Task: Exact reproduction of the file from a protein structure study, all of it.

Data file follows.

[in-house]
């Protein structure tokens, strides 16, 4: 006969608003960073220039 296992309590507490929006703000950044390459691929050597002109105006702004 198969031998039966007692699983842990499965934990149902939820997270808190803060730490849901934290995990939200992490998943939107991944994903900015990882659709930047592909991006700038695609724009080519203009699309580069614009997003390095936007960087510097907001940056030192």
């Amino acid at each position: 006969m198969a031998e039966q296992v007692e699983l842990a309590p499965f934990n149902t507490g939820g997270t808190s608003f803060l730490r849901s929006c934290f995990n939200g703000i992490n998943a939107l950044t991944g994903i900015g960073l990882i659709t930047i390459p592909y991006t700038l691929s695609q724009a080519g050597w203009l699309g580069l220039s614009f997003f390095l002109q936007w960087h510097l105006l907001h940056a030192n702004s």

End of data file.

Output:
[in-house]
């Protein structure tokens, strides 16, 4: 006969608003960073220039 296992309590507490929006703000950044390459691929050597002109105006702004 198969031998039966007692699983842990499965934990149902939820997270808190803060730490849901934290995990939200992490998943939107991944994903900015990882659709930047592909991006700038695609724009080519203009699309580069614009997003390095936007960087510097907001940056030192």
């Amino acid at each position: 006969m198969a031998e039966q296992v007692e699983l842990a309590p499965f934990n149902t507490g939820g997270t808190s608003f803060l730490r849901s929006c934290f995990n939200g703000i992490n998943a939107l950044t991944g994903i900015g960073l990882i659709t930047i390459p592909y991006t700038l691929s695609q724009a080519g050597w203009l699309g580069l220039s614009f997003f390095l002109q936007w960087h510097l105006l907001h940056a030192n702004s």